History of the three Jewish cemeteries in Vilnius of which only one remains, the new Jewish cemetery opened in Šeškinė district near Sudervė Cemetery. "The oldest and the largest Jewish cemetery was established in Šnipiškės (Yiddish: Shnipishok) suburb, now in Žirmūnai elderate, on the opposite bank of the Neris River than Gediminas Tower in the 15th century. It was closed by Tsarist authorities in 1831. It was destroyed by the Soviet authorities in 1949-1950 during the construction of Žalgiris Stadium. The Palace of Concerts and Sports (Lithuanian: Koncertų ir sporto rūmai) was built in 1971 right in the middle of the former cemetery. In 2005, apartment and office buildings were built on top of another part of the site, incurring condemnation from international Jewish organizations and resulted in a motion being passed in the U.S. House of Representatives in 2008, condemning Lithuania for its "failure to protect the historic Jewish cemetery in Vilnius." In August 2009 Lithuanian government reached agreement with Jewish organizations on the boundaries of the cemetery and granted it protected status. Buildings already on the site will not be demolished.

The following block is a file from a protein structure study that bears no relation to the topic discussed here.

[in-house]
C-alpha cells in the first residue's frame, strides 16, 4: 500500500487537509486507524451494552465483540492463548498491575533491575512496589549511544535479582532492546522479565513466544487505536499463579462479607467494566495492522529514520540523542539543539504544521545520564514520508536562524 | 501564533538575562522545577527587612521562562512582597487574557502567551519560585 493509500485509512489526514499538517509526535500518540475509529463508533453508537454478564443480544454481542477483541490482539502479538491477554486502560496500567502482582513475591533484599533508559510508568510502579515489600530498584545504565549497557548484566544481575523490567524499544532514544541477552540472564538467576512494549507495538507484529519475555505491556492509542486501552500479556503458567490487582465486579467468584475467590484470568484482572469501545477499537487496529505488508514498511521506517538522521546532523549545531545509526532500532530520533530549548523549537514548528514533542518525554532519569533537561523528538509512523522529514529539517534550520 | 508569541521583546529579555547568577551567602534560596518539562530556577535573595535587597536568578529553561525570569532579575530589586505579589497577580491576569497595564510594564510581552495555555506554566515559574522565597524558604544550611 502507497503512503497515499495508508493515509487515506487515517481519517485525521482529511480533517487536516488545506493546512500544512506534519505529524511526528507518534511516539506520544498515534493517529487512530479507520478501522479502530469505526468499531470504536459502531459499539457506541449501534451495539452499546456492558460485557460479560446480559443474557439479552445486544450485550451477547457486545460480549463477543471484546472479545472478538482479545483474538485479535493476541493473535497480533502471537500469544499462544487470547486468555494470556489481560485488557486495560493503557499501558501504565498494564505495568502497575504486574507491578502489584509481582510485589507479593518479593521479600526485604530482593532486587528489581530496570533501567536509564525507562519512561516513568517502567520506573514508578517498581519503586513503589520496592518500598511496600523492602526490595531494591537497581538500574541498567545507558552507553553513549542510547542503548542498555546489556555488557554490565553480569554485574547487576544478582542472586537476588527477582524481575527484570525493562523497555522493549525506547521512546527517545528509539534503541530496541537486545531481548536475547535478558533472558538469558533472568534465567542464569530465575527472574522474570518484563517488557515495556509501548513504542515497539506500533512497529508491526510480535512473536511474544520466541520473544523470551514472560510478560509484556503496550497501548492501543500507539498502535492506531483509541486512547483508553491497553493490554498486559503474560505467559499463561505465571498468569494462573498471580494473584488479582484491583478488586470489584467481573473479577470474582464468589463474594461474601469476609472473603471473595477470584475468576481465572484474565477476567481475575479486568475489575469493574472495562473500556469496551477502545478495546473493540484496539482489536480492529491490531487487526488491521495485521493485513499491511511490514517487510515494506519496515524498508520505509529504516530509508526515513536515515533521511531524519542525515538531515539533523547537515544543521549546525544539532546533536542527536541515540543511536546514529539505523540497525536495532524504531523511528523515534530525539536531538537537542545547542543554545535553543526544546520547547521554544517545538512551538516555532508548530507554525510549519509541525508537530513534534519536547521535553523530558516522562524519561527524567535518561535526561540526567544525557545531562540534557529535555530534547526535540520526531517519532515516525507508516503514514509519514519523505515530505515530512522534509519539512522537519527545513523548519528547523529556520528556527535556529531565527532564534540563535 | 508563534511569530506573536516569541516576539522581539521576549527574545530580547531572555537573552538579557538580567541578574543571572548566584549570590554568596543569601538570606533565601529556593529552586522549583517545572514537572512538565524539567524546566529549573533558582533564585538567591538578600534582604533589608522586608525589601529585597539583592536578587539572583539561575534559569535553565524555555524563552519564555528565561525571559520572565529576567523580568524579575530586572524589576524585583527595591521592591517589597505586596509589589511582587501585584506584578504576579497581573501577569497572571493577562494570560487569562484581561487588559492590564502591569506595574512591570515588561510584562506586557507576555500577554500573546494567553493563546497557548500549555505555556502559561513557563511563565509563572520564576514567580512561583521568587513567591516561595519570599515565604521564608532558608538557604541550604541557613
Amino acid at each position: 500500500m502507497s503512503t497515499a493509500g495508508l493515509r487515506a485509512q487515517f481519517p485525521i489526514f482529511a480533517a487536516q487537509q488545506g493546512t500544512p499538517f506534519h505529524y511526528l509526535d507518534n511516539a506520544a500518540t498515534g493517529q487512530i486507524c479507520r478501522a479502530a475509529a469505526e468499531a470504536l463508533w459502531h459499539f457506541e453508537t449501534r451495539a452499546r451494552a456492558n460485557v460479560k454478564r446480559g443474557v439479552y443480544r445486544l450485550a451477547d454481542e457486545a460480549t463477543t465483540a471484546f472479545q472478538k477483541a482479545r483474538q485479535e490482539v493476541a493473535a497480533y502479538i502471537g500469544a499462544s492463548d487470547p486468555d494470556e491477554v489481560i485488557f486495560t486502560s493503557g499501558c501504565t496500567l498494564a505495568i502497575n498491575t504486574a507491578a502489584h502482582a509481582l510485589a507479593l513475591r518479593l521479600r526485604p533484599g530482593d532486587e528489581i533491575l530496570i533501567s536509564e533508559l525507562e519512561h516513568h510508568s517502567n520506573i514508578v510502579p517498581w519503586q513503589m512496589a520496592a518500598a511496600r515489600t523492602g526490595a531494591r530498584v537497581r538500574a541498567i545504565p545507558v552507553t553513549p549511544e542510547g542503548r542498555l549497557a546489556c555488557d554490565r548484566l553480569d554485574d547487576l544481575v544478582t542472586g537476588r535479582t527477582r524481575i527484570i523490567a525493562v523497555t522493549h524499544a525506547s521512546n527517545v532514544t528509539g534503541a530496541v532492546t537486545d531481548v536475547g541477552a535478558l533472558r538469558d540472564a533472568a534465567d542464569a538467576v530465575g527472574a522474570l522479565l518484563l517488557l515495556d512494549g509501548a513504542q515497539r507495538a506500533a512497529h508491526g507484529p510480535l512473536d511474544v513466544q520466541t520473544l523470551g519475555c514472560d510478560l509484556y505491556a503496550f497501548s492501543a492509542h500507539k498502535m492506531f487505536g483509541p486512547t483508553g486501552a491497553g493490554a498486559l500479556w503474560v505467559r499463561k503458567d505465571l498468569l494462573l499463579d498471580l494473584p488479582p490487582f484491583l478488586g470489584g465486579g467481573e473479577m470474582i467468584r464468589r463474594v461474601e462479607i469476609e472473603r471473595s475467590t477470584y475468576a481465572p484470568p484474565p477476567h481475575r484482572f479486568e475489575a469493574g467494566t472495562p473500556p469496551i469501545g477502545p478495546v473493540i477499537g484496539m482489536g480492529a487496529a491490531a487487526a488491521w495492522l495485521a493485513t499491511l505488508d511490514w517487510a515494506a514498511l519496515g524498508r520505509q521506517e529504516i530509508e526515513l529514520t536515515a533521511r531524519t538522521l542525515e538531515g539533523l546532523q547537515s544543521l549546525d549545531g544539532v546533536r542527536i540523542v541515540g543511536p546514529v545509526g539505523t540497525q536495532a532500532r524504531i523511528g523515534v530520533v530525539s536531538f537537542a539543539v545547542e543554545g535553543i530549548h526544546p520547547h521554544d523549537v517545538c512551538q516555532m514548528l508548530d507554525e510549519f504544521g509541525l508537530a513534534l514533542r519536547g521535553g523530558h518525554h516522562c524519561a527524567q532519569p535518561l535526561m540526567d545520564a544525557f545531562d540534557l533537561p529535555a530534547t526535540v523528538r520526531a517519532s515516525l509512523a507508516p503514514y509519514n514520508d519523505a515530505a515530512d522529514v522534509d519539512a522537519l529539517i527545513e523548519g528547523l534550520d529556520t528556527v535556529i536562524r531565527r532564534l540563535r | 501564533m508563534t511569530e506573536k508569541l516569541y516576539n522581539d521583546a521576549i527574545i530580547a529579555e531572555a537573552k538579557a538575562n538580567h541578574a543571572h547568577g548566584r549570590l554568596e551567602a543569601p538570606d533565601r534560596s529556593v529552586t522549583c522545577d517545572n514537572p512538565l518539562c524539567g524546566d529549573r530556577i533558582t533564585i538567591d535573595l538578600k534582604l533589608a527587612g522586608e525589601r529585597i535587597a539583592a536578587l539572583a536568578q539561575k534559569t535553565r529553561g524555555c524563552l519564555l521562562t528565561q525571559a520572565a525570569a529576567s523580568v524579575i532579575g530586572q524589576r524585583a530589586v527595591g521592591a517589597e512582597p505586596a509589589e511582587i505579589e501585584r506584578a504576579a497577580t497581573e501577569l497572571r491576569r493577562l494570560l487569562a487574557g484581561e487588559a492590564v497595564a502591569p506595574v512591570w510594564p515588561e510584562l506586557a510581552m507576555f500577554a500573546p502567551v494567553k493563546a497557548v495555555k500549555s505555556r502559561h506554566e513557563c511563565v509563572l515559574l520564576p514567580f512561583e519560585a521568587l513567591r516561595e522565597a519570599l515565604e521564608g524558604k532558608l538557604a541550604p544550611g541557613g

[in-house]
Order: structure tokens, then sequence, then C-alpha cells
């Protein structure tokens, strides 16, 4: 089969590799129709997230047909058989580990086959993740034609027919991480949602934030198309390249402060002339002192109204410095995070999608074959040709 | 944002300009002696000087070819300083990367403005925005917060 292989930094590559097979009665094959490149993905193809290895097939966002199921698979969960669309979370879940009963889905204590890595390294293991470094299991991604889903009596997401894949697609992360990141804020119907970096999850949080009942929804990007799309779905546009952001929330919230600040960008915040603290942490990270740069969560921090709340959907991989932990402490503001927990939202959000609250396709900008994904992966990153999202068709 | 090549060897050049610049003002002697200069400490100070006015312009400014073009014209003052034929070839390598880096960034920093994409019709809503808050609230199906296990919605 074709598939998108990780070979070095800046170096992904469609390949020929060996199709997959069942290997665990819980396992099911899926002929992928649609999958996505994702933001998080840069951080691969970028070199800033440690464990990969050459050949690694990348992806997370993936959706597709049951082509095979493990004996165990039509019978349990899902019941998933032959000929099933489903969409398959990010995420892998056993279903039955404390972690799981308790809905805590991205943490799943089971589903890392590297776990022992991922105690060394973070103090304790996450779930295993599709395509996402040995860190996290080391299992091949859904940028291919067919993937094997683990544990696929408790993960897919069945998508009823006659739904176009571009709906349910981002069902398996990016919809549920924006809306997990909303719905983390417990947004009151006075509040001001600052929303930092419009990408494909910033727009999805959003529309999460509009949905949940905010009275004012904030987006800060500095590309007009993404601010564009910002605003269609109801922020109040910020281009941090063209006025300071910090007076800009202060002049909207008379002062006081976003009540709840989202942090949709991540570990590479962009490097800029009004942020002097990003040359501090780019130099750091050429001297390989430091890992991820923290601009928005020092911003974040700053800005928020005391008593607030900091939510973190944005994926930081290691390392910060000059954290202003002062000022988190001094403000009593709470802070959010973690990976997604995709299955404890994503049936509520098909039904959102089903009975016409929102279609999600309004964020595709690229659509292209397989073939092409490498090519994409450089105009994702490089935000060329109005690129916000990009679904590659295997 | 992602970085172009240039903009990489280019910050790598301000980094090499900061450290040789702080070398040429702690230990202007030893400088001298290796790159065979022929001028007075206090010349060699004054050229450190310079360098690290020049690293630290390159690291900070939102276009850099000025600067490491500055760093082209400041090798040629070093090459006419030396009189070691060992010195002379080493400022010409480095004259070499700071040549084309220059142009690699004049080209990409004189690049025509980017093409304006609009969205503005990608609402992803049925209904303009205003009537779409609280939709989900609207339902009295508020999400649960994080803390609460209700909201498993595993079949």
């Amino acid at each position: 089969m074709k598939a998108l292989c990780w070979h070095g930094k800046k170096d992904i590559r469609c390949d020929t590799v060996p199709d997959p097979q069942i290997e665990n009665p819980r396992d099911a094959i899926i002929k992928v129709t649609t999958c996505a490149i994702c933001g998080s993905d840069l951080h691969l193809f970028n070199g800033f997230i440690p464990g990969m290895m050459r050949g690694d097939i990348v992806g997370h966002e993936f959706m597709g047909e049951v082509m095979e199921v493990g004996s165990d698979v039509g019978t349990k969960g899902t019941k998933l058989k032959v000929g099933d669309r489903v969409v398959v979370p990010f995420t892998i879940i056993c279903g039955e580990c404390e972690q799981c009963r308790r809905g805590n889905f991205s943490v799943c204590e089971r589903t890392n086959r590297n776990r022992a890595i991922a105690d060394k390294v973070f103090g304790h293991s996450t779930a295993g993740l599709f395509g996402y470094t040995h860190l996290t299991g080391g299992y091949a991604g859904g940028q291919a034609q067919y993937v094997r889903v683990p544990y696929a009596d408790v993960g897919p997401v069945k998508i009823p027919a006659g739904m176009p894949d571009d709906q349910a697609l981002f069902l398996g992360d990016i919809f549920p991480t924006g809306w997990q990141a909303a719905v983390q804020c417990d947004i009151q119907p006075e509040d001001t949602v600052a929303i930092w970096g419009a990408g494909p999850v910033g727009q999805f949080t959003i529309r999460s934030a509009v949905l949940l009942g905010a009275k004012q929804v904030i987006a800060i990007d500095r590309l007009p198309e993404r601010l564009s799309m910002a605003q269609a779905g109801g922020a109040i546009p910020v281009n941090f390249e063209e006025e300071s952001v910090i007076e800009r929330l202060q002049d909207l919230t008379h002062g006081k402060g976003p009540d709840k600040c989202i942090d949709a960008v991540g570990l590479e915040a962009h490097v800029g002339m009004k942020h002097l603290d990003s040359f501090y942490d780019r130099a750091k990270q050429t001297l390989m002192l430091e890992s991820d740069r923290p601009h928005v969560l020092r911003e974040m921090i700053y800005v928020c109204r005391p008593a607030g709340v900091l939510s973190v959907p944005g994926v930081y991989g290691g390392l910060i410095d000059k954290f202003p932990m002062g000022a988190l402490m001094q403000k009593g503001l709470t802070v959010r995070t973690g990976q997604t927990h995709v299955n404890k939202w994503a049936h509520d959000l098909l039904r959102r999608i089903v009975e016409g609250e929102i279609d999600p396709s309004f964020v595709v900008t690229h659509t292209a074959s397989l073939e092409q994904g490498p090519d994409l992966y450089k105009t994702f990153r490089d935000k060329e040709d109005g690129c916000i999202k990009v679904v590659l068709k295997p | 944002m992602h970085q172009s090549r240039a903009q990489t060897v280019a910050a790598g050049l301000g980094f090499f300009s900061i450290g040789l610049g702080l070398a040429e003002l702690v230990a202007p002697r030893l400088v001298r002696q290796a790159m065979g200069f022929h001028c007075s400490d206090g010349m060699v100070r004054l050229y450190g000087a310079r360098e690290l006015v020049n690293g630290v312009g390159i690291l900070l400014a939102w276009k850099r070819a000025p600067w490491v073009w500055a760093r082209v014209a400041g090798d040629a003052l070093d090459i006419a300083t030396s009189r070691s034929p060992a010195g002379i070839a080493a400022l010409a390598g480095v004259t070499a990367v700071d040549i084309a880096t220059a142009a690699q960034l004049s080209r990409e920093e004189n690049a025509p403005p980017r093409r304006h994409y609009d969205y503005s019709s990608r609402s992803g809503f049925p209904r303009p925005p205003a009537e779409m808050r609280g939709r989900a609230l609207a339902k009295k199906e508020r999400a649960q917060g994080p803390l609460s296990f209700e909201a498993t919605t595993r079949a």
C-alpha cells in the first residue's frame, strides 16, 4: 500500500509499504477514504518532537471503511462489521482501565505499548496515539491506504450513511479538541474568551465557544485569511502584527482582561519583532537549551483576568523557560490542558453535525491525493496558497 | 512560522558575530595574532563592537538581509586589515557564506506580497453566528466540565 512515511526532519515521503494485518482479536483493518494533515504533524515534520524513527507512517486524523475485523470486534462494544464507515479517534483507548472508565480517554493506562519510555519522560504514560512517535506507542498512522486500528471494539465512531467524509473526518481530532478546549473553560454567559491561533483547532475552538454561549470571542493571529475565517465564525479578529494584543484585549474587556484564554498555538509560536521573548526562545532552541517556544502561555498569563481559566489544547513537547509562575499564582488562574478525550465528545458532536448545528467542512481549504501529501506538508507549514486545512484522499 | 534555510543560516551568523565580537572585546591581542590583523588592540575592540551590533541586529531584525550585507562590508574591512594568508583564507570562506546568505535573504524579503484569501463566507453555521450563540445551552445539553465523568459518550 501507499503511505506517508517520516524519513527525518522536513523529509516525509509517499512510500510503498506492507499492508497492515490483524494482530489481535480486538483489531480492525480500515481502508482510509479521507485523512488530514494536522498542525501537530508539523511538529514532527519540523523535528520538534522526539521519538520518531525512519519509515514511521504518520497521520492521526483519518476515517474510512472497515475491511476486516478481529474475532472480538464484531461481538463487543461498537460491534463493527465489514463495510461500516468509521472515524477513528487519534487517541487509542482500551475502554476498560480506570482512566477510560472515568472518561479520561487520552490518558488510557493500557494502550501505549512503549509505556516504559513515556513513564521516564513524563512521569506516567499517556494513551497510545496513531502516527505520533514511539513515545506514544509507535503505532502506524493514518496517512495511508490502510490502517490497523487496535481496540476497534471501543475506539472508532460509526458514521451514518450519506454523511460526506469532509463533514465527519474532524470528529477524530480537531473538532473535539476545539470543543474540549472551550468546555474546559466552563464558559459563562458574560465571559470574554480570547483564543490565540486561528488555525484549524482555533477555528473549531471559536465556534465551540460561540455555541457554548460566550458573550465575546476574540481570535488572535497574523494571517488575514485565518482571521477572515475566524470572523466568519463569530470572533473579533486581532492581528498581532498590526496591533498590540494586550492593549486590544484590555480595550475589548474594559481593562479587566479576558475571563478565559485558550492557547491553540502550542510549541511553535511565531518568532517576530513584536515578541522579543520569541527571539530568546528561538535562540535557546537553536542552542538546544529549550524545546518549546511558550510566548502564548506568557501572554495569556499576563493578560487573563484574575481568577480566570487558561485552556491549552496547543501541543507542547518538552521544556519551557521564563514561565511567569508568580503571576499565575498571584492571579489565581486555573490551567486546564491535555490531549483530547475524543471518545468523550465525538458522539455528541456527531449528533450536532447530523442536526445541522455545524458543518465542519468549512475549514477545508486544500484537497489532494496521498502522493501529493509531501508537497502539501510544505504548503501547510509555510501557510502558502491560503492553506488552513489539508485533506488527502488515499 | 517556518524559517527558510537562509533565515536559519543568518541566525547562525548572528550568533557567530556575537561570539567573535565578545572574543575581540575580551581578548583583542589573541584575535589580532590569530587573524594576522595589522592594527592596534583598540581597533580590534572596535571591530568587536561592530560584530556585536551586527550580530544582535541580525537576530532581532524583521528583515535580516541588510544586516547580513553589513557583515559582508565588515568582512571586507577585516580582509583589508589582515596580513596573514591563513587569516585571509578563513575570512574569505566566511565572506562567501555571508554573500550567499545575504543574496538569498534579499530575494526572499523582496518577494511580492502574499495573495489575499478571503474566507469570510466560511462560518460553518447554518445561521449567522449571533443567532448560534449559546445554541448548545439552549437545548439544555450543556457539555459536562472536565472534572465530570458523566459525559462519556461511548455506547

With the help of foreign diplomacy only a few graves of famous people such as the Gaon of Vilna were moved here in a concession to the community. This new Jewish cemetery was actually opened just before the war and nowadays, especially on Sundays, is a place where Jewish people visit the graves of their beloved and you can meet interesting locals. The Gaon’s grave attracts visitors from many countries who leave notes of supplication by the graveside. Gravestones are covered in the writing of many languages including Yiddish, Lithuanian, Russian, Polish and English.